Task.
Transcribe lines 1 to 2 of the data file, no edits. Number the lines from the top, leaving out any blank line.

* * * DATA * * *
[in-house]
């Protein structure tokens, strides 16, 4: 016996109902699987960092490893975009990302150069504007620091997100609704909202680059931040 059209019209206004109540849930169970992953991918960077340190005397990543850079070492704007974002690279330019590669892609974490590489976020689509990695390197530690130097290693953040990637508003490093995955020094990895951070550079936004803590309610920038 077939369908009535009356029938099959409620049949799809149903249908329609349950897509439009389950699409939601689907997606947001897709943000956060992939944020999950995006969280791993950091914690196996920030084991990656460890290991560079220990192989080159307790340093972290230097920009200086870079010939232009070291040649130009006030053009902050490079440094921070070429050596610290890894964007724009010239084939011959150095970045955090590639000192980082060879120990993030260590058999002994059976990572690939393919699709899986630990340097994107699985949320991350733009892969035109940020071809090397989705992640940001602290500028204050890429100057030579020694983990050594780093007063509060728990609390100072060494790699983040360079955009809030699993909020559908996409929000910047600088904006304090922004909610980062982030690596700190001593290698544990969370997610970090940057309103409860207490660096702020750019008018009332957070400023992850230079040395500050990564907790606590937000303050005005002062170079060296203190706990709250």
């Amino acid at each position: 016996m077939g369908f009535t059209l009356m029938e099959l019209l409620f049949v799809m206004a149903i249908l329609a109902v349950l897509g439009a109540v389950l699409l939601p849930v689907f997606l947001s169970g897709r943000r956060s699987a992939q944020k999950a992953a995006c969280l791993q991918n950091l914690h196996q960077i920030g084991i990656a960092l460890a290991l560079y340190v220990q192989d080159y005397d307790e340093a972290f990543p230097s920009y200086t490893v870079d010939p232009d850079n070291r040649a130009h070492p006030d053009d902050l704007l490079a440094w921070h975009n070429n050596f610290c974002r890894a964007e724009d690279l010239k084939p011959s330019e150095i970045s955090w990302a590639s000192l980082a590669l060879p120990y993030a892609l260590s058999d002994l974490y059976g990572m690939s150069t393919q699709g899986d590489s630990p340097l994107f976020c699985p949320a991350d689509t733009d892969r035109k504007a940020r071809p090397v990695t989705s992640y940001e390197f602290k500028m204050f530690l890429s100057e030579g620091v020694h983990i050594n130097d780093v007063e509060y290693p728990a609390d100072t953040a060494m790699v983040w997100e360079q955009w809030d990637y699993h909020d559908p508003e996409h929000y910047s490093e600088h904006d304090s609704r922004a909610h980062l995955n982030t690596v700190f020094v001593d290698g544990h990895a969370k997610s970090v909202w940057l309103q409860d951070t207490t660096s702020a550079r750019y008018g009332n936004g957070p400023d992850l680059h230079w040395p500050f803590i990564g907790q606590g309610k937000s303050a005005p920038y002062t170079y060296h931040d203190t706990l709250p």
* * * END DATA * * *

[in-house]
């Protein structure tokens, strides 16, 4: 016996109902699987960092490893975009990302150069504007620091997100609704909202680059931040 059209019209206004109540849930169970992953991918960077340190005397990543850079070492704007974002690279330019590669892609974490590489976020689509990695390197530690130097290693953040990637508003490093995955020094990895951070550079936004803590309610920038 077939369908009535009356029938099959409620049949799809149903249908329609349950897509439009389950699409939601689907997606947001897709943000956060992939944020999950995006969280791993950091914690196996920030084991990656460890290991560079220990192989080159307790340093972290230097920009200086870079010939232009070291040649130009006030053009902050490079440094921070070429050596610290890894964007724009010239084939011959150095970045955090590639000192980082060879120990993030260590058999002994059976990572690939393919699709899986630990340097994107699985949320991350733009892969035109940020071809090397989705992640940001602290500028204050890429100057030579020694983990050594780093007063509060728990609390100072060494790699983040360079955009809030699993909020559908996409929000910047600088904006304090922004909610980062982030690596700190001593290698544990969370997610970090940057309103409860207490660096702020750019008018009332957070400023992850230079040395500050990564907790606590937000303050005005002062170079060296203190706990709250």